Find the minimum value of $\sin^4 \theta + \cos^4 \theta$.

Find the minimum value of $\sin^4 \theta + \cos^4 \theta$.

My Attempt: I tried to get some ideas from here: mrunal.org/2013/07/trigonometry-finding-minimum-maximum-values-for-ssc-cgl-made-easy-without-differentiation.html but couldn't.

• Hint: double angle identity for co/sine.$$\cos^2x=\dfrac{1+\cos2x}2$$$$\sin^2x=\dfrac{1-\cos2x}2$$ – user170231 May 20 '17 at 15:11

We have that $\sin^2\theta+\cos^2\theta=1$ also $$(\sin^2\theta+\cos^2\theta)^2=\sin^4\theta+\cos^4\theta+2\sin^2\theta\cos^2\theta=1$$ So we have that $$\sin^4\theta+\cos^4\theta=1-\frac{1}{2}\sin^2(2\theta)$$ The minimum value is attained when $\sin^2(2\theta)$ attains it maximum. In general what is the max of the $\sin$ function?

If you let $u=\sin^2\theta$ then $0\le u\le 1$ and $$\sin^4\theta+\cos^4\theta=u^2+(1-u)^2=1-2u+2u^2$$ so all you have to do in minimise $1-2u+2u^2$ on the interval $[0,1]$.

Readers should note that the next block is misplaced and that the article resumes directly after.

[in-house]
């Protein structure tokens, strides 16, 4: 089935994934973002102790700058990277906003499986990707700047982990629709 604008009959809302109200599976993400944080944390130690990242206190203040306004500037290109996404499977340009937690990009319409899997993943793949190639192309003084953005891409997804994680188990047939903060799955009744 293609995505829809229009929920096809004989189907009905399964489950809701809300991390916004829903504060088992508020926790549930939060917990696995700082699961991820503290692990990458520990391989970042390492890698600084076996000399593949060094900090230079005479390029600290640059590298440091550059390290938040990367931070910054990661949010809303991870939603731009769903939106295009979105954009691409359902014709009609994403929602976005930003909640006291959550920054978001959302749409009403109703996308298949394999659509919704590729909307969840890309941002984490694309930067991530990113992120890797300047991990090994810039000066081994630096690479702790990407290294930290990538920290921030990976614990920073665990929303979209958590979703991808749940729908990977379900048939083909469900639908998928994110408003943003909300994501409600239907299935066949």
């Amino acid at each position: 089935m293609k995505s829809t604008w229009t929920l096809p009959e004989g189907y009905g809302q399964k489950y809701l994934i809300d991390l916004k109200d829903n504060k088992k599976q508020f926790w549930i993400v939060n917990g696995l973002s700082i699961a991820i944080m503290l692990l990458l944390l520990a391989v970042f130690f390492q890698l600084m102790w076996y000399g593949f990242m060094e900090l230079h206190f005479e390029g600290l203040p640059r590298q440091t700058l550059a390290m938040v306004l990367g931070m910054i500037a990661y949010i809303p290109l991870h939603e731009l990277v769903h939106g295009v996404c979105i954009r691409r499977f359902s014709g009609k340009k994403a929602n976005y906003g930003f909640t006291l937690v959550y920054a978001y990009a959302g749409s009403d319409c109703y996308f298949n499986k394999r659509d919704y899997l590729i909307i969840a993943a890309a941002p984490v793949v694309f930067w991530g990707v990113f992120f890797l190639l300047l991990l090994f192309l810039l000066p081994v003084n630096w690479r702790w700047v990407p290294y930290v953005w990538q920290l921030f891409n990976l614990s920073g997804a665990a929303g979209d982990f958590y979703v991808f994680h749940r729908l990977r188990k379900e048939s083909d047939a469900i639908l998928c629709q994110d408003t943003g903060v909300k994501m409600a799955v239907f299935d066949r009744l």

Switch to polar (disregard the origin), $\sin (\theta)=\frac{y}{r}$ and $\cos (\theta)=\frac{x}{r}$. Then use the Am-GM inequality,

$$f(x,y)=\cos^4 (\theta)+\sin^4 (\theta)=\frac{x^4+y^4}{r^4} \geq 2\sqrt{\frac{x^4}{r^4}\frac{y^4}{r^4}}$$

Equality happens if and only if,

$$\frac{x^4}{r^4}=\frac{y^4}{r^4}$$

Hence we get,

$$x=\pm y$$

And we may write,

$$\text{min} f(x,y)=2\sqrt{\frac{x^8}{(x^2+x^2)^4}}=\frac{2}{2^2}=\frac{1}{2}$$

A similar argument shows,

$$\cos^{2n} (\theta)+\sin^{2n} (\theta) \geq 2\sqrt{\frac{x^{4n}}{(x^{2}+x^{2})^{2n}}}=\frac{2}{2^n}$$

$$=2^{1-n}$$

For all integer $n$ such that $n \geq 1$.

Letting $x=\cos^2(\theta)$, note that $\sin^4(\theta) = (1-x)^2$. Then we want to minimize $$x^2+(1-x)^2 = 2x^2-2x+1$$ For a quadratic with a positive leading coefficient, the minimum occurs at the vertex, i.e. when $$x = -\frac{b}{2a} = \frac{2}{4} = \frac 1 2$$ So, the original function is minimized when $\cos^2(\theta) = \frac 1 2$.